Inventors are what push us forward as a species - some of them slave for years with dogged determination, and some of them chance upon it by sheer accident - and these inventions fundamentally change the way we live our lives. In this list we tip our hats to the inventors who, for whatever reasons, never made a killing from their inventions. We use all of them to this day and our lives are all the more convenient for it.
1. Nick Holonyak Jr - LED Bulb
Did not seek recognition after inventing the LED Bulb, not even the Nobel Prize.
Nick Holonyak Jr invented the light emitting diode or LED in 1962 and predicted it had the potential to replace Edison's lightbulb. While Holonyak's colleagues believed he deserved the Nobel prize for his invention, the modest inventor said "It's ridiculous to think that somebody owes you something. We're lucky to be alive, when it comes down to it."
2. Dr. Spencer Silver & Art Fry - Post-It Notes
The Post-It Notes were invented as a natural collaboration between these two people.
Post-It Notes have become office and study essentials, but the two men who invented it are comfortably off, and not as wealthy as the billions of Post-Its that are sold in a year. It was co-created by Dr. Spencer Silver who accidentally invented an adhesive with a 'removability' characteristic. And the Post It came into existence when his colleague Art Fry needed a bookmark that would stay in place in his hymnbook.
3. Mikhail Kalashnikov - AK-47
This soldier was responsible for the AK-47, at least it was named after him - Avtamat Kalashnikova.
Perhaps the most popular assault rifle, the AK-47 was invented by a Soviet Army soldier Mikhail Kalashnikov while he was in the hospital recovering from injuries he sustained in World War II. Since it was invented in 1947 more than 100 million have been manufactured and while the official manufacturer patented the design in the 90s, Kalashnikov never did - he always maintained that he had created it for the benefit of his country.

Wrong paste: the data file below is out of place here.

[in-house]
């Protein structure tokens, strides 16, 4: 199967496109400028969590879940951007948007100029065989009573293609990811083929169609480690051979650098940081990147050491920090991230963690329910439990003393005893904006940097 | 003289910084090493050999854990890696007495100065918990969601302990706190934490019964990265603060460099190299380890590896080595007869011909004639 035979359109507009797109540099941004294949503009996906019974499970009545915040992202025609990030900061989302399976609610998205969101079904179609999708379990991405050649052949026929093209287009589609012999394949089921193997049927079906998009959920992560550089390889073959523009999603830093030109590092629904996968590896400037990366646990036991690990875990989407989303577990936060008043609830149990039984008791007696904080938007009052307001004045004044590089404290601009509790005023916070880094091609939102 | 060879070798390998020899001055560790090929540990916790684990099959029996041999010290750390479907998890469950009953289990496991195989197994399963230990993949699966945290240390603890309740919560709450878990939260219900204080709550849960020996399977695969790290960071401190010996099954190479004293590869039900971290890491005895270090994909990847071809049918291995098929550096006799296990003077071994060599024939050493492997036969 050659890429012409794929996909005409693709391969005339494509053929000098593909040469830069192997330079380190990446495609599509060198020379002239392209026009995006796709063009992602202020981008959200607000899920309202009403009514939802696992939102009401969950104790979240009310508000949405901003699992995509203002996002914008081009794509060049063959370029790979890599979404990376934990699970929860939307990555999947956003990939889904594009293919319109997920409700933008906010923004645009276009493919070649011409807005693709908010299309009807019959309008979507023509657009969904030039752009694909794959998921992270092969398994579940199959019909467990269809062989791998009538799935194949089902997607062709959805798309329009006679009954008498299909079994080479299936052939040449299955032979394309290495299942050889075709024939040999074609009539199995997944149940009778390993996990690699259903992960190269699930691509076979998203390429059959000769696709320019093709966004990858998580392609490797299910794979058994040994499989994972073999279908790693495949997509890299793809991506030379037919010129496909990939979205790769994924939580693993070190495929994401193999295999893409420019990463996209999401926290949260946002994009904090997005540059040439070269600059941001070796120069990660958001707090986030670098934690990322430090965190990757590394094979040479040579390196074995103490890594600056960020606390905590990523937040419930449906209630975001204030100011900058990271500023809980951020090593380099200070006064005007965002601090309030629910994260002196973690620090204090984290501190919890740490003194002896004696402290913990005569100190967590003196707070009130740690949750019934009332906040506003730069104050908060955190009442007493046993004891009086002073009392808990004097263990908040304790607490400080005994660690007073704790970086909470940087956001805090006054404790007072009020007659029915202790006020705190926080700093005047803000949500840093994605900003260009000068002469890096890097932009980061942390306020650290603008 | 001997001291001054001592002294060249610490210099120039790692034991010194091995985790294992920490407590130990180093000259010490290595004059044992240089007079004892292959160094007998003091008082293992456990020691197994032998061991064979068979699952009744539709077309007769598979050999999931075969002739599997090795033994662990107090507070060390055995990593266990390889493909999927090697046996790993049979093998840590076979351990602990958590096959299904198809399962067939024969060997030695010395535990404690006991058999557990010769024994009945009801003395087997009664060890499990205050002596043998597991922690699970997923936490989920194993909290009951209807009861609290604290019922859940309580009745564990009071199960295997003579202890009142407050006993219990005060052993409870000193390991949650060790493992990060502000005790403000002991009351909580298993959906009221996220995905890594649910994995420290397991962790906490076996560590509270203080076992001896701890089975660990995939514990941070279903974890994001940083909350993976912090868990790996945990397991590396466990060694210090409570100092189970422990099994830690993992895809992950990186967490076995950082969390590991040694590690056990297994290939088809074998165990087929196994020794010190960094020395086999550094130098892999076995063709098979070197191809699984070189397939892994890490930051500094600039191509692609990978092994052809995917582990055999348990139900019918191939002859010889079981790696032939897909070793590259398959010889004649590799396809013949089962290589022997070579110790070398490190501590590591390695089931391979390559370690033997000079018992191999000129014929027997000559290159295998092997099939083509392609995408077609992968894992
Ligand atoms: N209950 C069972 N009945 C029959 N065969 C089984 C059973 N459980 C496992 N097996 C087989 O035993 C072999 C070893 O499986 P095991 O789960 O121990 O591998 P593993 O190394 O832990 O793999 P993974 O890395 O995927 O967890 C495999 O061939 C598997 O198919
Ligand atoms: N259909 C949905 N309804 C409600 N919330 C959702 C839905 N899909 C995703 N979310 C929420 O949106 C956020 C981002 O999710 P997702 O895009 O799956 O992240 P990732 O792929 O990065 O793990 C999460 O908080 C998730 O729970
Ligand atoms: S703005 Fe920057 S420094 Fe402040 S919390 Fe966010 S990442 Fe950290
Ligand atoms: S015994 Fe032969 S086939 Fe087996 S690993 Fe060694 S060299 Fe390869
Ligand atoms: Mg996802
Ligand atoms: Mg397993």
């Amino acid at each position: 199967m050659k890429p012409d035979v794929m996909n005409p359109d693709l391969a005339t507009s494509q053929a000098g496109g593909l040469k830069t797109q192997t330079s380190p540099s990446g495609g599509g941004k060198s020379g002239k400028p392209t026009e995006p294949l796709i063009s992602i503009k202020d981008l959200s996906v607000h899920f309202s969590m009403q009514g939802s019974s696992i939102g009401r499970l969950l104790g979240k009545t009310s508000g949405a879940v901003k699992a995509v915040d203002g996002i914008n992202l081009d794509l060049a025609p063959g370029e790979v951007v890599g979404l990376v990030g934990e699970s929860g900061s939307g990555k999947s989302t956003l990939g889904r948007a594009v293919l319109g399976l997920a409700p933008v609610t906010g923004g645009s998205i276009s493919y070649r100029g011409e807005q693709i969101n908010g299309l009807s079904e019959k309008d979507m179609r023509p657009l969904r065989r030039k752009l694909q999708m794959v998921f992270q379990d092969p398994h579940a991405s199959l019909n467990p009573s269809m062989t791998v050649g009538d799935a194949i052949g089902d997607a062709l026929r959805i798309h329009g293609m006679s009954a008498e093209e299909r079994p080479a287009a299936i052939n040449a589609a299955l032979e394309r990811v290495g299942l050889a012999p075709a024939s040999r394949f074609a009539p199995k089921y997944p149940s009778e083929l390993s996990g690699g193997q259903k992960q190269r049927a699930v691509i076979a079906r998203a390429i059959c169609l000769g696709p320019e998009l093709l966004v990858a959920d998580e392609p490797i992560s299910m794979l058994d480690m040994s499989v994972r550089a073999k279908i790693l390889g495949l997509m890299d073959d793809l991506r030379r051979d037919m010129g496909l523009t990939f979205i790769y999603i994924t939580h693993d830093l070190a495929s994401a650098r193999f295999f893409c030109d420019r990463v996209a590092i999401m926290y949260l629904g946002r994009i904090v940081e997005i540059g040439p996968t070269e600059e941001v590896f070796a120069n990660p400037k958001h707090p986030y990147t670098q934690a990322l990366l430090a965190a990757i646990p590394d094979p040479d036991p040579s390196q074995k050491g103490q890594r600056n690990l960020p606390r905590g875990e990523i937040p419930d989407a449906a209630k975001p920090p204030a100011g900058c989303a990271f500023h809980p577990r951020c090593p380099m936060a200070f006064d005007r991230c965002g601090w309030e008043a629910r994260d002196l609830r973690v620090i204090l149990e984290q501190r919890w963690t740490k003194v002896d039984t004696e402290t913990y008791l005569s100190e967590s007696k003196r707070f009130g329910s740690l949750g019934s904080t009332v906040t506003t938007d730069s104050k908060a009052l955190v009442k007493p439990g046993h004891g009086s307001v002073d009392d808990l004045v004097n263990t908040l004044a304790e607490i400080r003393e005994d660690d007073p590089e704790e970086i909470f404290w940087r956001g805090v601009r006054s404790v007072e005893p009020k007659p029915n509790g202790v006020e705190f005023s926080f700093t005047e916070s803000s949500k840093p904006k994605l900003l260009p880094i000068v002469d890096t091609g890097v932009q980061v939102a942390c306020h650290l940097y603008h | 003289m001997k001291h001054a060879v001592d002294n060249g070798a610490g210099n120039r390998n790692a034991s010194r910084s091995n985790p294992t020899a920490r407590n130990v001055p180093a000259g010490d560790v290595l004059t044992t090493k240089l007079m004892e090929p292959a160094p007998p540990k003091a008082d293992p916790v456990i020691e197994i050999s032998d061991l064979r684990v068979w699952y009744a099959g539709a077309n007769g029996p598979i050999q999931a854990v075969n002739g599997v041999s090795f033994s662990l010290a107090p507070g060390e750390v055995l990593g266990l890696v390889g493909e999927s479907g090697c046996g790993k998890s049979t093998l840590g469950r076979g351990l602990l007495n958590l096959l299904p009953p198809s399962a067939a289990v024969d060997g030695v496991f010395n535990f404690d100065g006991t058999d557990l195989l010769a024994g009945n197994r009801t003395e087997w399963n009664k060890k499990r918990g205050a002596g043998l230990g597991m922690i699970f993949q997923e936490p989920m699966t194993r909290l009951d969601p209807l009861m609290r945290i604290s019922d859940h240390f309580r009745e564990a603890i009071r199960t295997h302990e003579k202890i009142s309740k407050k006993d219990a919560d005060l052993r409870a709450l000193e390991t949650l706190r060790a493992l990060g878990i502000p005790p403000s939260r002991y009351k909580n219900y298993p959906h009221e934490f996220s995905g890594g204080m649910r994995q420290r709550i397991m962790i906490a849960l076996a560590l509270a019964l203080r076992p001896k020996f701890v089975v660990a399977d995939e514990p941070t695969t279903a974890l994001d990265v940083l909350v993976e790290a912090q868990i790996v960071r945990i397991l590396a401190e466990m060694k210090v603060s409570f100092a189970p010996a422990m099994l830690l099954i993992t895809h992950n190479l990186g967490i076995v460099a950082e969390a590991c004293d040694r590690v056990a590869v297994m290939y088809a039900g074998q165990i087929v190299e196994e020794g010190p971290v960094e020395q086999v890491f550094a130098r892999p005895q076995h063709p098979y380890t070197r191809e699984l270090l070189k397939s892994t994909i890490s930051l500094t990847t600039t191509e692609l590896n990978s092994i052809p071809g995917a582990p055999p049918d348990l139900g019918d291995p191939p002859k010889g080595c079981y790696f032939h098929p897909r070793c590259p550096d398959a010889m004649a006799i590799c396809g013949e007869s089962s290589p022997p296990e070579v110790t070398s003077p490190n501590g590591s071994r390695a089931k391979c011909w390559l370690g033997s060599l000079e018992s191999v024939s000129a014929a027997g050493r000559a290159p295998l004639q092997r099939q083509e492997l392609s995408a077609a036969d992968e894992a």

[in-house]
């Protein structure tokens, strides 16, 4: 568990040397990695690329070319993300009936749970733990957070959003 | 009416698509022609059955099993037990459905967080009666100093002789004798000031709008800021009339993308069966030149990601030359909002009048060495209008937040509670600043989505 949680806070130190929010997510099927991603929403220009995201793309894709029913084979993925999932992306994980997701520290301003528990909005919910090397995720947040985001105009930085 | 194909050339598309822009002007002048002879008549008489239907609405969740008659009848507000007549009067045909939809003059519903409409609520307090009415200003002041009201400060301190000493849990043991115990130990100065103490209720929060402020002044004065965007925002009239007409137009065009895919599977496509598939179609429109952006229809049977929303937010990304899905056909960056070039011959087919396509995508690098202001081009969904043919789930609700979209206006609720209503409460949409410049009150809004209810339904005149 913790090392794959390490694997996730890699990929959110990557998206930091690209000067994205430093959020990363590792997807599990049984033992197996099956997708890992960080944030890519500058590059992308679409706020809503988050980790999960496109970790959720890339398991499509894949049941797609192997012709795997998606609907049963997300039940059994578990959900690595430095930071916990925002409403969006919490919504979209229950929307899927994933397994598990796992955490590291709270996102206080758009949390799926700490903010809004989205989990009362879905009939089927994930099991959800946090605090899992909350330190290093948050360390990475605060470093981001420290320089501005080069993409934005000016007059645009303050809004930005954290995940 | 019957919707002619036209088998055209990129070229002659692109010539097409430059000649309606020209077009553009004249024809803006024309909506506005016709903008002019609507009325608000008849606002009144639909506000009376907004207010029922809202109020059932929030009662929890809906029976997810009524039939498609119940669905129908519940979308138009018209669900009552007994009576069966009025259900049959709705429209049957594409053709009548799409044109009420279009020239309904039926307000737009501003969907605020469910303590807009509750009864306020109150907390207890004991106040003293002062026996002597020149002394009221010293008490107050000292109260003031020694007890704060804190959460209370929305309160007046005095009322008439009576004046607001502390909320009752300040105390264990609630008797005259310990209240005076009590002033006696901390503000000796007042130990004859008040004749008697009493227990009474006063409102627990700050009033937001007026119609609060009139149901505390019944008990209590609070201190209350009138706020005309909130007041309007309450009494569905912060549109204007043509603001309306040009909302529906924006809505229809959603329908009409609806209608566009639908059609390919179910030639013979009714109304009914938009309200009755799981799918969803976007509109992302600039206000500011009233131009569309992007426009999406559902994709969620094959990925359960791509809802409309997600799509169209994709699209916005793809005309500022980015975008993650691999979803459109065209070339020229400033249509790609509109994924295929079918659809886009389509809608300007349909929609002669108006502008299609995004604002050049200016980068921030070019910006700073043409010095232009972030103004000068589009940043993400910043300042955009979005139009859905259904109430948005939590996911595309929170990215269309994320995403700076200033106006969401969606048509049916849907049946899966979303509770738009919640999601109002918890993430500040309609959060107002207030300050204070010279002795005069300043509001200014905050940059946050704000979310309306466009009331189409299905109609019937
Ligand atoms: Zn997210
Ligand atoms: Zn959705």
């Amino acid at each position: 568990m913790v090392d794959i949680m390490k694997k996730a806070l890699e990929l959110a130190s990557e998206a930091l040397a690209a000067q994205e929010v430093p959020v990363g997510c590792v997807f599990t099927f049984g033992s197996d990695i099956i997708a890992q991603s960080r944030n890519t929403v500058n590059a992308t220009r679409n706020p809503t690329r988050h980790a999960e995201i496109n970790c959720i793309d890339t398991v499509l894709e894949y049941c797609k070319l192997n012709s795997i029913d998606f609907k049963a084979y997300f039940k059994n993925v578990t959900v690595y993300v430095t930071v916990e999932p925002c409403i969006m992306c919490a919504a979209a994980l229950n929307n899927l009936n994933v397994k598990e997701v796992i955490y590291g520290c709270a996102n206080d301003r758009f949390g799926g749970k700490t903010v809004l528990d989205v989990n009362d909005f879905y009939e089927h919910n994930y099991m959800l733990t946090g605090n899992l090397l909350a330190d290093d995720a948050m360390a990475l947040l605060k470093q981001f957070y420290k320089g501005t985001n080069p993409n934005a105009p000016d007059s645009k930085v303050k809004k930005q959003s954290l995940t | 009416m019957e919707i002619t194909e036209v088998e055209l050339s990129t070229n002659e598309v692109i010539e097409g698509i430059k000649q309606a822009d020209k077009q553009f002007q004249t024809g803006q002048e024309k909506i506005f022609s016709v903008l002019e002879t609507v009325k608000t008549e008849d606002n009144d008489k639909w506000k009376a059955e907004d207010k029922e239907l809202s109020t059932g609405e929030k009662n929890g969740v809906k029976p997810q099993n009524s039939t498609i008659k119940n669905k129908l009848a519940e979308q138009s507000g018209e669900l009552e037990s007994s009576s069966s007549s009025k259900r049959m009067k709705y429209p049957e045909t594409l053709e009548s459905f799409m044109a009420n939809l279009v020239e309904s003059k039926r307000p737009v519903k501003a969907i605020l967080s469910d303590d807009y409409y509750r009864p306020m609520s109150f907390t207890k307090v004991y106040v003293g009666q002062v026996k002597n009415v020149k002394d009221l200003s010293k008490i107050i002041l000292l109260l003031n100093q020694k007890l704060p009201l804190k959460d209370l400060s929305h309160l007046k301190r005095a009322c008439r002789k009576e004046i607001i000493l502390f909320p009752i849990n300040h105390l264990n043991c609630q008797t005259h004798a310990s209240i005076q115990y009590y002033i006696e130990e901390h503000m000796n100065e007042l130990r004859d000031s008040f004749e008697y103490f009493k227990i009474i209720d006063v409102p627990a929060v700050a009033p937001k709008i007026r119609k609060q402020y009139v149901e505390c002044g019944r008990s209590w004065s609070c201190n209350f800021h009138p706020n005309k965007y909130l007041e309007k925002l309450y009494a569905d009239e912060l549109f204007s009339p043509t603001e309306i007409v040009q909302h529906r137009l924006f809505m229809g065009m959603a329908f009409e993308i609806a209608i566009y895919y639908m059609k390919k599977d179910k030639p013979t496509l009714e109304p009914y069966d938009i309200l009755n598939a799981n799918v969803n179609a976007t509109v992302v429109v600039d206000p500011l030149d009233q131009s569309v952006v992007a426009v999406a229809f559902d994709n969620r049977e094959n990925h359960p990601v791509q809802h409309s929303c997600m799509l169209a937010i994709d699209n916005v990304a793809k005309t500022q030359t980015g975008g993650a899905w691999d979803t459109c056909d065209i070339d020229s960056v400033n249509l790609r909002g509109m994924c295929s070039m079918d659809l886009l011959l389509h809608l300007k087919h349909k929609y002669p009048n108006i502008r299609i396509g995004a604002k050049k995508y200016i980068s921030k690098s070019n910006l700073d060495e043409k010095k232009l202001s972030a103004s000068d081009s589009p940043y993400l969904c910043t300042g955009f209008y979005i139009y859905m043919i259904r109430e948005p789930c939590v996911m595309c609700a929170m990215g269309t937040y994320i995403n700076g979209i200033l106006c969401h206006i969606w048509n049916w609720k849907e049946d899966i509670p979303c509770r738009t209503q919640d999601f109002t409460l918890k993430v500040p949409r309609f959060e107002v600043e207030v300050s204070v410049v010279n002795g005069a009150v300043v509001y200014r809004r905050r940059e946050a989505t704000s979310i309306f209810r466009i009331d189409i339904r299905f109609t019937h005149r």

4. Sir Christopher Cockerell - The Hovercraft
Although he invested his life in experiments towards the hovercraft, he had to fight to receive his due.
A lot of effort went into Sir Christopher Cockerell's hovercraft. He conducted extensive experiments with a vacuum cleaner and tin cans to test his theories, and as the idea developed he was forced to sell some of his possessions to fund his work. Although Cockerell patented the design he had to fight for years to receive money that was owed to him by the National Research Development Corporation who put the hovercraft into production.
5. Alexey Pajitnov - Tetris
This man was responsible for Tetris which for a long time belonged to the Soviet government.
Tetris is a pop-culture icon of the 90s and gaming on the whole. It was developed in 1984 by Alexey Pajitnov, a Russian programmer who was working at the USSR's Academy of Science. But it was only after ten years when he started The Tetris Company, that he was entitled to royalties on his creation, the right to which till that point was owned by the Soviet government.
6. Trevor Bayliss - Wind-Up Radio
The Wind-Up Radio still has high sales, but the inventor lost ownership of his product when the design was upgraded.
The man behind the wind-up radio and several other inventions Trevor Bayliss has said, "Most of us don't do it for the money but for the buzz. I know that at least I've left my mark with the radio, the wind-up torch and other things I've invented." Sir Trevor's device was invented in response to the need to communicate about AIDS to people in Africa. Although recently it was said that he could no longer afford to live in his home in Twickenham, London, because despite the high sales, the company he went into business with were able to tweak his design and he lost control over the product and profits.